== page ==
[vc_row][vc_column][vc_single_image source="featured_image" img_size="large"][vc_column_text]National Columnist Mike Farrell is here with the toughest jobs in the Power Five, five great QB situations you might not be aware of, and five quarterbacks you should know about but might not.[/vc_column_text][vc_separator][vc_column_text]
— It’s not easy to win in the Power Five and sometimes it’s downright impossible. Here are the 10 toughest places to win in my book.
Competing in the SEC is hard enough. Competing in the SEC while having some of the toughest academic standards in the country is a whole 'nother thing. The 'Dores have had one head coach with a winning record over more than three seasons since the 1950s, and that was James Franklin. Makes you appreciate just how amazing of a job he did there.
The Blue Devils have the tough task of being another elite academic institution (a theme we'll see plenty of on this list) and also being a basketball school through and through. With four Power Five teams in the state, it's always tough to recruit to a place that does not have the same history as some of the other places nearby.
On the face of it, Illinois shouldn't be as tough a place to win as it has been. But it has a couple of very distinct things working against it. Champaign is nowhere near the population base of the state in Chicago, which is a recruiting territory that has been dominated by Notre Dame, Michigan, Michigan State, and Iowa over the past decade-plus. Additionally, Illinois has tougher academic standards than most other similar schools and is not in nearly as nice a town as Wisconsin, Indiana, or a lot of the other schools they're recruiting against.
There are definitely a couple of outposts in the Pac 12 that are difficult to win at and Oregon State is number one on that list. Corvallis is really in no man's land between Eugene and Portland, and the Beavers don't have any real strong history. It's a tough sell to get guys up there.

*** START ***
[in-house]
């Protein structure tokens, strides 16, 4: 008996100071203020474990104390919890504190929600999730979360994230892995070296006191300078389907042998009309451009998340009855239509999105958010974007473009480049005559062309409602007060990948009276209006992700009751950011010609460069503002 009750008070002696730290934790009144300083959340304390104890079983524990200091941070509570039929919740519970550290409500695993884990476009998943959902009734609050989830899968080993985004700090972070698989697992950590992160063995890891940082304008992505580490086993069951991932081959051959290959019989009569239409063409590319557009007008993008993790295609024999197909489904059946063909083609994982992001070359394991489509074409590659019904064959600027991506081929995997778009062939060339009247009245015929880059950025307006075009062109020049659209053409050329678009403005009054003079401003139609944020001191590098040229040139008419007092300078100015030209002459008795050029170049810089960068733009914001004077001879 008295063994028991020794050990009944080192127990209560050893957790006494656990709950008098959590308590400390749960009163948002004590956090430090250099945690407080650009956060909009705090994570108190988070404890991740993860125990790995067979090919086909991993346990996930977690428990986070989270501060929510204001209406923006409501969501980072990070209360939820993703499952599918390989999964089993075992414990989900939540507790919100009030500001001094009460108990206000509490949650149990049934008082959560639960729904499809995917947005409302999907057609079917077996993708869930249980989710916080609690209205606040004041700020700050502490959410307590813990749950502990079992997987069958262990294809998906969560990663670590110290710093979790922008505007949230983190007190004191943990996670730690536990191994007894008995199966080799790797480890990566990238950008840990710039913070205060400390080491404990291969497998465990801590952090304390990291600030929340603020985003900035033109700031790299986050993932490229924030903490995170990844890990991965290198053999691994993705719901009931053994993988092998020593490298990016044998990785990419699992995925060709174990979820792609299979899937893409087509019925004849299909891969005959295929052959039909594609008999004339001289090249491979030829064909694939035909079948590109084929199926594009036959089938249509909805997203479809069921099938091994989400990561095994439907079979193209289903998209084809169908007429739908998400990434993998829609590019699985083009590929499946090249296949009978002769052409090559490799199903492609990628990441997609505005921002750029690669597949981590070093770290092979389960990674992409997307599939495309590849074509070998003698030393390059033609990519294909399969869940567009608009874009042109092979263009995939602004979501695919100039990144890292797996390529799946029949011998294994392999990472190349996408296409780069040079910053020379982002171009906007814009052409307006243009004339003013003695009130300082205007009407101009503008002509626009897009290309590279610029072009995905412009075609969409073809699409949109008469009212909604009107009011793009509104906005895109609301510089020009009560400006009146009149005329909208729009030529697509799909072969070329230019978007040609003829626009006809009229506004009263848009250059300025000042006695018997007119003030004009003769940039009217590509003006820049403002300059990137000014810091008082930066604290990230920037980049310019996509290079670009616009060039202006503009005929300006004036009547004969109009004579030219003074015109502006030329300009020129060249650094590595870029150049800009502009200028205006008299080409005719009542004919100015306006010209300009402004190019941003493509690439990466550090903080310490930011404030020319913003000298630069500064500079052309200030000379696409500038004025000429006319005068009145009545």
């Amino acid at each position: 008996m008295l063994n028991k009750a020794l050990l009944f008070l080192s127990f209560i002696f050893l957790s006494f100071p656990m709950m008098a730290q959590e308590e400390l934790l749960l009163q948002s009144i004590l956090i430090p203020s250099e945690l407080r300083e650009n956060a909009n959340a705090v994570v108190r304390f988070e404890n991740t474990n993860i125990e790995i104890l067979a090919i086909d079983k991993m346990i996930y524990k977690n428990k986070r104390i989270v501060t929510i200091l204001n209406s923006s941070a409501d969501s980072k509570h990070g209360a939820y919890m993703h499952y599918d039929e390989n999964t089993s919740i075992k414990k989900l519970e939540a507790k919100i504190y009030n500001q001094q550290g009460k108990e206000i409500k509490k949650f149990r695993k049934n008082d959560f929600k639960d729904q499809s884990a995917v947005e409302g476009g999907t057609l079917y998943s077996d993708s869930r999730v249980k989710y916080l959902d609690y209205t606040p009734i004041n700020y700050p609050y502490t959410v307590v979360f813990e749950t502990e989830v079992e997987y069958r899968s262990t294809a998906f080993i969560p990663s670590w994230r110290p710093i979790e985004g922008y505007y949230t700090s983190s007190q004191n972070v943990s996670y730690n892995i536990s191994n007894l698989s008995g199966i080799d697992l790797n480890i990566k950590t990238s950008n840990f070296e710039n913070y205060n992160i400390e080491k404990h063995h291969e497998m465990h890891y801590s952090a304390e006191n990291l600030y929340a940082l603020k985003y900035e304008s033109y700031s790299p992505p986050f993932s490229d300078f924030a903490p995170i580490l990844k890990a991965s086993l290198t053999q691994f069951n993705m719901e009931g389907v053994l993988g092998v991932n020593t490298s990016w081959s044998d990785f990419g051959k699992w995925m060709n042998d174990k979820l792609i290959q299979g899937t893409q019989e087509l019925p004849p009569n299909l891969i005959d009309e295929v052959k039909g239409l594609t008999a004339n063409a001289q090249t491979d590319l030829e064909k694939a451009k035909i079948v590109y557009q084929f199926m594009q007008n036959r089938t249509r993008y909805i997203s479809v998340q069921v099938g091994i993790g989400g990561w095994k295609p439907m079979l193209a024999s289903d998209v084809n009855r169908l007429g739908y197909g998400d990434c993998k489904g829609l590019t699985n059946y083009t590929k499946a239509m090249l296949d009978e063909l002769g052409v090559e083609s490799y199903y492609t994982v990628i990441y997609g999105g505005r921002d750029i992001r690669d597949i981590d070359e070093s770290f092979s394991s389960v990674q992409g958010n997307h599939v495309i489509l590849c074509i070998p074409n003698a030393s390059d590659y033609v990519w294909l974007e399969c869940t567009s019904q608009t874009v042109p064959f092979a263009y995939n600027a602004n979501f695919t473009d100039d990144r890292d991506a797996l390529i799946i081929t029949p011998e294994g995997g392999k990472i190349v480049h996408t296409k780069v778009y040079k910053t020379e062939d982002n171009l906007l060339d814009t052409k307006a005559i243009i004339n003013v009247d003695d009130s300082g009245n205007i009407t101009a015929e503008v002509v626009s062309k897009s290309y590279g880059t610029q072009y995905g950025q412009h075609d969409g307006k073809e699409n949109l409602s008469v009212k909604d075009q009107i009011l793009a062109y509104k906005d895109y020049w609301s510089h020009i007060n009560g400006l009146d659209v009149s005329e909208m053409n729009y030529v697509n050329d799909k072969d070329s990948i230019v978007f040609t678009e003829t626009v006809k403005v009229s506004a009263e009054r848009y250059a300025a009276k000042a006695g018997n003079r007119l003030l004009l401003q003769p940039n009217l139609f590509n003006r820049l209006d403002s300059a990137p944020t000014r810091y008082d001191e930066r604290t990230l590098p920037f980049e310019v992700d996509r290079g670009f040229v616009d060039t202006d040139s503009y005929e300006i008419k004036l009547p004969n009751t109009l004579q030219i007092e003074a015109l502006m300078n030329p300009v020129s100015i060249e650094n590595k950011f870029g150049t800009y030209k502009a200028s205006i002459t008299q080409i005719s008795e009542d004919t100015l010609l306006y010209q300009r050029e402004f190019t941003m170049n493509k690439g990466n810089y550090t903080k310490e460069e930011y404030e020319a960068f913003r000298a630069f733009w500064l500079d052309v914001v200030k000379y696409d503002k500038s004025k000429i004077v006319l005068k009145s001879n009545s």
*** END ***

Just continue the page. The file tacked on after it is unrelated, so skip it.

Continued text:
Lubbock is a lonely place out in west Texas. So while there's plenty of talent in the state, they're one of a dozen FBS teams in the Lone Star State, and they're not nearly as close to the talent hubs of the Dallas and Houston areas as most of their competition. Outside of a handful of Mike Leach seasons, a generational player in Michael Crabtree, and a guy named Mahomes, there haven't been a ton of truly competitive teams to come out of there.
Much like Vanderbilt, Northwestern has to deal with academic standards that are not there for 99% of other schools, and they are also in a very difficult conference. But Pat Fitzgerald has done a downright otherworldly job at his alma mater since he took over in 2006, and is the first coach with a winning record since Ara Parseghian. Don't forget, this is the program that lost 34 straight games in the '70s and '80s.
The smallest school in the Power Five, Wake Forest is yet another excellent academic institution that has a much smaller pool of potential recruits to go out and try to bring in due to the school's academic standards. Dave Clawson is the first head coach with a winning record at the school since Peahead Walker who last coached there in 1950. The Demon Deacons have the worst winning percentage of any Power Five program, as they're nearly 200 games under .500.
The Mark Mangino years were fun, but don't let that distract you from the fact that this is historically one of the worst programs year-in and year-out. While they don't have the academic restrictions of some of the other schools on this list, they are clearly a basketball school that puts all of its resources into that program. And it's not like the state of Kansas is producing a ton of 4- and 5-star recruits every year either.